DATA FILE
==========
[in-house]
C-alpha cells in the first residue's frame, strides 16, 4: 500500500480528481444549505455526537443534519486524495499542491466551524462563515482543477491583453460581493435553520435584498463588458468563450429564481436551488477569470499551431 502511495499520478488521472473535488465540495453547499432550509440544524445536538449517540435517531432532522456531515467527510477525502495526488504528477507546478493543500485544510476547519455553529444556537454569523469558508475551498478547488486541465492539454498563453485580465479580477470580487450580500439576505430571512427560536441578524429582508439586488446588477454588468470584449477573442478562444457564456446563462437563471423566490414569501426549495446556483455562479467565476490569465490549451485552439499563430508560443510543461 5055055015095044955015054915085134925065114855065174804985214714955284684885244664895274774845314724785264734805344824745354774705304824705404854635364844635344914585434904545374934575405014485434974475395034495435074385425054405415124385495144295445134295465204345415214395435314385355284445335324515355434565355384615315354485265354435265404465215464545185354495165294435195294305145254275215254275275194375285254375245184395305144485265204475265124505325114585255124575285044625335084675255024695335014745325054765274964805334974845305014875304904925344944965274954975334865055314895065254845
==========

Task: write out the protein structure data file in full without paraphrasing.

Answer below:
[in-house]
C-alpha cells in the first residue's frame, strides 16, 4: 500500500480528481444549505455526537443534519486524495499542491466551524462563515482543477491583453460581493435553520435584498463588458468563450429564481436551488477569470499551431 502511495499520478488521472473535488465540495453547499432550509440544524445536538449517540435517531432532522456531515467527510477525502495526488504528477507546478493543500485544510476547519455553529444556537454569523469558508475551498478547488486541465492539454498563453485580465479580477470580487450580500439576505430571512427560536441578524429582508439586488446588477454588468470584449477573442478562444457564456446563462437563471423566490414569501426549495446556483455562479467565476490569465490549451485552439499563430508560443510543461 5055055015095044955015054915085134925065114855065174804985214714955284684885244664895274774845314724785264734805344824745354774705304824705404854635364844635344914585434904545374934575405014485434974475395034495435074385425054405415124385495144295445134295465204345415214395435314385355284445335324515355434565355384615315354485265354435265404465215464545185354495165294435195294305145254275215254275275194375285254375245184395305144485265204475265124505325114585255124575285044625335084675255024695335014745325054765274964805334974845305014875304904925344944965274954975334865055314895065254845